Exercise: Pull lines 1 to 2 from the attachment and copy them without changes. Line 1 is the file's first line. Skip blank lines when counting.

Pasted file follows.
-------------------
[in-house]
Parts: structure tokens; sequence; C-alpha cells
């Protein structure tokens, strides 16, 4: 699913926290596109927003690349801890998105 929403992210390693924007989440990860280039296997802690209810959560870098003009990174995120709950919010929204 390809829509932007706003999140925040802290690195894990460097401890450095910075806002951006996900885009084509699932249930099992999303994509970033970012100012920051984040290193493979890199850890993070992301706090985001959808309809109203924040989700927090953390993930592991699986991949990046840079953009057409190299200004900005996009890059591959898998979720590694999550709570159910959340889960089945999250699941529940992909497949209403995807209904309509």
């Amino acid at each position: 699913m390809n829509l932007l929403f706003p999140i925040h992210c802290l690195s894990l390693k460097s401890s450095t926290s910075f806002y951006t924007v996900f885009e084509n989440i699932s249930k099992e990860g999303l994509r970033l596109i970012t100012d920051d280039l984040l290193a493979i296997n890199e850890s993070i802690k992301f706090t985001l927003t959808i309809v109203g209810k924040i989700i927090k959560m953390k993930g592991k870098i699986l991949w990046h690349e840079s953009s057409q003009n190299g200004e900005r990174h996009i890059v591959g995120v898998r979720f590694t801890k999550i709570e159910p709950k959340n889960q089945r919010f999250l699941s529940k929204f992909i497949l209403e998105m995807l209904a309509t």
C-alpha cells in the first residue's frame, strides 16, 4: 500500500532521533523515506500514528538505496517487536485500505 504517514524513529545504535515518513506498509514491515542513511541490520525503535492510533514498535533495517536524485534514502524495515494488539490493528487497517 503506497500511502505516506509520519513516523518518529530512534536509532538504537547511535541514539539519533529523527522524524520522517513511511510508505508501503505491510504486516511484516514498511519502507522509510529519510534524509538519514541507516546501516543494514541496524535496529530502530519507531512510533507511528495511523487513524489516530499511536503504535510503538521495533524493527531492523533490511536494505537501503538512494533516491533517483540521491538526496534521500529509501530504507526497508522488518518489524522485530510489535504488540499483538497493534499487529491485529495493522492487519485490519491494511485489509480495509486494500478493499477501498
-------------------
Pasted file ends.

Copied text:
[in-house]
Parts: structure tokens; sequence; C-alpha cells